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Is there any word in the English language that expressly means to "color something in"? A word like colorize, but for instances where the means used to "color in" an image doesn't involve a computer?

I _____ed this old photo. It was formerly portrayed in monochrome, but now it is adorned in every color on the spectrum.

I intend to _____ this coloring book sometime today.

1

You can use "color" itself for this, and that's customary especially for talking about coloring books. For photos, it's more common to say that you "tint" them.

2

This old photo

For any process of applying color to a black-and-white photo or film, as in your first example, you could use the word "colorize" even if the process was not done by a computer.

I colorized this old photo.

Dictionary.com defines "colorize" as "to cause to appear in color; enhance with color, especially by computer"; "especially" implies that it is possible to colorize without a computer. Also, the Wikipedia article on film colorization has sections on both "hand colorization" and "digital colorization".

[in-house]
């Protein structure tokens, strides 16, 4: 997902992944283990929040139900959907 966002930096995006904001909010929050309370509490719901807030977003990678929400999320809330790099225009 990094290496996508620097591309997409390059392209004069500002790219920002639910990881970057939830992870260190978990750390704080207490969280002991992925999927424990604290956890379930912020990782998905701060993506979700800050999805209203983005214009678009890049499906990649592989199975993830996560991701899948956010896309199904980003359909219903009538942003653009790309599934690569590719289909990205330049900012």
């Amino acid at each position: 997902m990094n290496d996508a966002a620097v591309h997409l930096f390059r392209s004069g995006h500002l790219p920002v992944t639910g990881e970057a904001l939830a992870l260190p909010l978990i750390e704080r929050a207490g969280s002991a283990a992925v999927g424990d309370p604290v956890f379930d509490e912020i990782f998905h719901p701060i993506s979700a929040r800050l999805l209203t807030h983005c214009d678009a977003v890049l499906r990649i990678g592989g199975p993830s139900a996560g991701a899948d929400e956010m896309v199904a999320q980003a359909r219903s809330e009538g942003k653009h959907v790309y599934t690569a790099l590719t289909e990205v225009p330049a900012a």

If you are dead-set on avoiding the word "colorize", then take Nathan Tuggy's advice and use the word "tint".

This coloring book

In your second example, you could use either "color" ["to give color to; to change the color of (as by dyeing, staining, or painting)"] or, as Tim Pederick suggested, "color in" ["to add color to (a shape or picture) by using markers, crayons, colored pencils, etc."]. The latter is more specific to coloring books, but both sound natural to my ear.

I intend to color this coloring book sometime today.

I intend to color in this coloring book sometime today.

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